Oh My Sciatica! - By Brett Qualls, PT, DPT, OCS In my clinical practice, I…
-By Brett Qualls, PT, DPT, OCS
Remember when I made the plan to get more sleep? Unfortunately, this has not really been panning out. The most decent alternative: naps! Napping may sound like a juvenile alternative, but it is one that should not be discounted too quickly. Napping, or a brief daytime sleep, has been found to have many benefits.
In an effort to have full disclosure, I have and always will be a major aficionado of napping. I really discovered the benefits to power napping while I was in graduate school. Napping has been my go to for a quick reset and a way to get an energy boost. I still find myself finding ways to build a nap into my schedule today.
Napping truly does offer a variety of health and psychological benefits. With nearly 85% of other mammals napping throughout the day, some would say that we are meant to be nappers. The nap has been an area of study by many groups, including the National Sleep Foundation. The National Sleep Foundation has termed three different variety of naps: planned naps, emergency naps (where you suddenly become tired and cannot continue) and habitual naps. Habitual naps are those that are pre-planned and often occur at the same time daily. The “nap time” sleeps taken by children are more in-line with the habitual nap practice. Why does an adult suddenly lose the right to schedule a nap into their routine?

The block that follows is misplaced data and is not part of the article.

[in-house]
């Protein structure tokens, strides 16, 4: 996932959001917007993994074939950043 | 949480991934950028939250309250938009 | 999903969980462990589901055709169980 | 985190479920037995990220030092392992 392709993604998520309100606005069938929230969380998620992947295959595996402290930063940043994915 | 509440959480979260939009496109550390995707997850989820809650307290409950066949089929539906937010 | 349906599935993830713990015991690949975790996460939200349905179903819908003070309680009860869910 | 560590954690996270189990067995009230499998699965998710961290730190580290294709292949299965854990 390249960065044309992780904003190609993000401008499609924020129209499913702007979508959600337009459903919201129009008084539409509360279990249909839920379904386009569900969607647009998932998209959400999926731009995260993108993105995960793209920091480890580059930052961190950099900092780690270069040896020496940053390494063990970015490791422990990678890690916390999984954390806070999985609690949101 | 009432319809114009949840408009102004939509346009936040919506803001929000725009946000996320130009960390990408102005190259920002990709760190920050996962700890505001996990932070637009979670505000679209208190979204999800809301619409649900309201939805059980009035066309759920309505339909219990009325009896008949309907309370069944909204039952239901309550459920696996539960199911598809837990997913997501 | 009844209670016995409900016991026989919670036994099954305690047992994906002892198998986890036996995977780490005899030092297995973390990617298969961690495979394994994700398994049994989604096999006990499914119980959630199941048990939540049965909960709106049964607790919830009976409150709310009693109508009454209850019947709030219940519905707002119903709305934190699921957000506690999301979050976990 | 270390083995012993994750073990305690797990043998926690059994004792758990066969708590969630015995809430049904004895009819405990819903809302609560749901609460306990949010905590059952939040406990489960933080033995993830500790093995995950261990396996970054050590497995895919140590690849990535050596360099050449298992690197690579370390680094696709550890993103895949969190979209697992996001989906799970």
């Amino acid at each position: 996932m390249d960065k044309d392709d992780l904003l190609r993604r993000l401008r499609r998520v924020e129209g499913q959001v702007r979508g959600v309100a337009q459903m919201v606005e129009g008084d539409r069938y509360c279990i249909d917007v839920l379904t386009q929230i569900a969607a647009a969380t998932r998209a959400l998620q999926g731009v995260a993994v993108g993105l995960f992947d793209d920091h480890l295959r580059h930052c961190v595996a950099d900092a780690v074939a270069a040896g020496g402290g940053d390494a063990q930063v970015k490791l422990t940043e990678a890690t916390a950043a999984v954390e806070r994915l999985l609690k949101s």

Taking naps is good for “cognitive” or brain function. A study at Harvard university found that napping allowed participants to improved their performance on three out of four cognitive assessments. This means napping helps your brain to work better! Naps have also been found to increase alertness and to reduce mistakes. There are some major employers that have found increased activity and work quality by allowing napping during the standard work day.
Napping also offers psychological benefits. Taking a nap has been found to help a person to rejuvenate and relax. Naps allow the person to check out and start anew after waking up. Taking a nap allows you to wake up refreshed and hopefully ready to challenge the challenges of your day with a new perspective. This type of napping is helpful to busy parents, stressed employees, and students that are feeling overburdened. Taking a nap has also been found to improve your mood. As much as we may deny it, we all have those times when we could you a little mood adjustment. Why not just take a little nap to curb your grouch?
While I mentioned earlier that I am definitely on Team Nap, this is really sounding better and better all of the time! The next big logical question: What is the best way to integrate napping into your routine? The Mayo Clinic suggests that naps be kept brief. A nap time duration of 10 to 30 minutes is suggested to reap maximum benefits without feeling groggy when waking up. They further suggest that the best time to nap in in the mid-afternoon in a quiet dark place.
While most of us would consider an afternoon nap to be a luxury, others would say that it is a simple practice that could be worth its weight in gold. There appears to be some benefit for those that are able to make the time and have an environment to catch a quick snooze. Now we just have to find a way to integrate habitat napping into our adult schedule.